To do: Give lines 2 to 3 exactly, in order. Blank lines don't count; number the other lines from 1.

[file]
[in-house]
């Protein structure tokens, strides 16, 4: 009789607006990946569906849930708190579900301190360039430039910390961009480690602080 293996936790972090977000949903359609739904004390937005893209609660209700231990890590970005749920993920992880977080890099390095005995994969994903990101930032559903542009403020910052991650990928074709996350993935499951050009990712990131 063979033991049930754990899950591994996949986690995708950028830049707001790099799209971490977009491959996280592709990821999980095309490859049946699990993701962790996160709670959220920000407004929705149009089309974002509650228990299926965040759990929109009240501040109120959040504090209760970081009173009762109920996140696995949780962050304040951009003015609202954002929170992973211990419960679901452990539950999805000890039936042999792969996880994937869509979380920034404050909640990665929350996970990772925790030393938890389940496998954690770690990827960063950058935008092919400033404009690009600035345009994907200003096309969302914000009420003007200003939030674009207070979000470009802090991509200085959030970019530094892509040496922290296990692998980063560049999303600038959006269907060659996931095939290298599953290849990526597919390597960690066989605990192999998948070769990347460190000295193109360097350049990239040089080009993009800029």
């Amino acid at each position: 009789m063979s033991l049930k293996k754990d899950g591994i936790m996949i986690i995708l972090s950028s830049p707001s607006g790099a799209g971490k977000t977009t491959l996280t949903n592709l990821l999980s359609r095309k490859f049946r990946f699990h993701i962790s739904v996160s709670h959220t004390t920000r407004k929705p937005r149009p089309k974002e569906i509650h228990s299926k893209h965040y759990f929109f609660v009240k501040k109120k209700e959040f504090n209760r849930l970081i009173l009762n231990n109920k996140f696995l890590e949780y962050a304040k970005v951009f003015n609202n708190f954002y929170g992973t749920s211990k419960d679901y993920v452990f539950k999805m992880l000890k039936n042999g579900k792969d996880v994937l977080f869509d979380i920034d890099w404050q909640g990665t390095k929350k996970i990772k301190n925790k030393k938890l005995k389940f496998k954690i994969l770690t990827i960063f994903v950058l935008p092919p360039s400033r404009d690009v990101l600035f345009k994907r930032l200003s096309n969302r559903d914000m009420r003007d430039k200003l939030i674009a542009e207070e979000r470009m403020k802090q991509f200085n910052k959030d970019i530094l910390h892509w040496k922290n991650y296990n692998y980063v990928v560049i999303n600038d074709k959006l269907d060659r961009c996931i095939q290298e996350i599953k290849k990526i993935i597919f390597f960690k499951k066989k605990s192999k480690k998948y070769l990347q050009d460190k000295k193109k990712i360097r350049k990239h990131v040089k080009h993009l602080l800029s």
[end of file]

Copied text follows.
């Protein structure tokens, strides 16, 4: 009789607006990946569906849930708190579900301190360039430039910390961009480690602080 293996936790972090977000949903359609739904004390937005893209609660209700231990890590970005749920993920992880977080890099390095005995994969994903990101930032559903542009403020910052991650990928074709996350993935499951050009990712990131 063979033991049930754990899950591994996949986690995708950028830049707001790099799209971490977009491959996280592709990821999980095309490859049946699990993701962790996160709670959220920000407004929705149009089309974002509650228990299926965040759990929109009240501040109120959040504090209760970081009173009762109920996140696995949780962050304040951009003015609202954002929170992973211990419960679901452990539950999805000890039936042999792969996880994937869509979380920034404050909640990665929350996970990772925790030393938890389940496998954690770690990827960063950058935008092919400033404009690009600035345009994907200003096309969302914000009420003007200003939030674009207070979000470009802090991509200085959030970019530094892509040496922290296990692998980063560049999303600038959006269907060659996931095939290298599953290849990526597919390597960690066989605990192999998948070769990347460190000295193109360097350049990239040089080009993009800029």
């Amino acid at each position: 009789m063979s033991l049930k293996k754990d899950g591994i936790m996949i986690i995708l972090s950028s830049p707001s607006g790099a799209g971490k977000t977009t491959l996280t949903n592709l990821l999980s359609r095309k490859f049946r990946f699990h993701i962790s739904v996160s709670h959220t004390t920000r407004k929705p937005r149009p089309k974002e569906i509650h228990s299926k893209h965040y759990f929109f609660v009240k501040k109120k209700e959040f504090n209760r849930l970081i009173l009762n231990n109920k996140f696995l890590e949780y962050a304040k970005v951009f003015n609202n708190f954002y929170g992973t749920s211990k419960d679901y993920v452990f539950k999805m992880l000890k039936n042999g579900k792969d996880v994937l977080f869509d979380i920034d890099w404050q909640g990665t390095k929350k996970i990772k301190n925790k030393k938890l005995k389940f496998k954690i994969l770690t990827i960063f994903v950058l935008p092919p360039s400033r404009d690009v990101l600035f345009k994907r930032l200003s096309n969302r559903d914000m009420r003007d430039k200003l939030i674009a542009e207070e979000r470009m403020k802090q991509f200085n910052k959030d970019i530094l910390h892509w040496k922290n991650y296990n692998y980063v990928v560049i999303n600038d074709k959006l269907d060659r961009c996931i095939q290298e996350i599953k290849k990526i993935i597919f390597f960690k499951k066989k605990s192999k480690k998948y070769l990347q050009d460190k000295k193109k990712i360097r350049k990239h990131v040089k080009h993009l602080l800029s």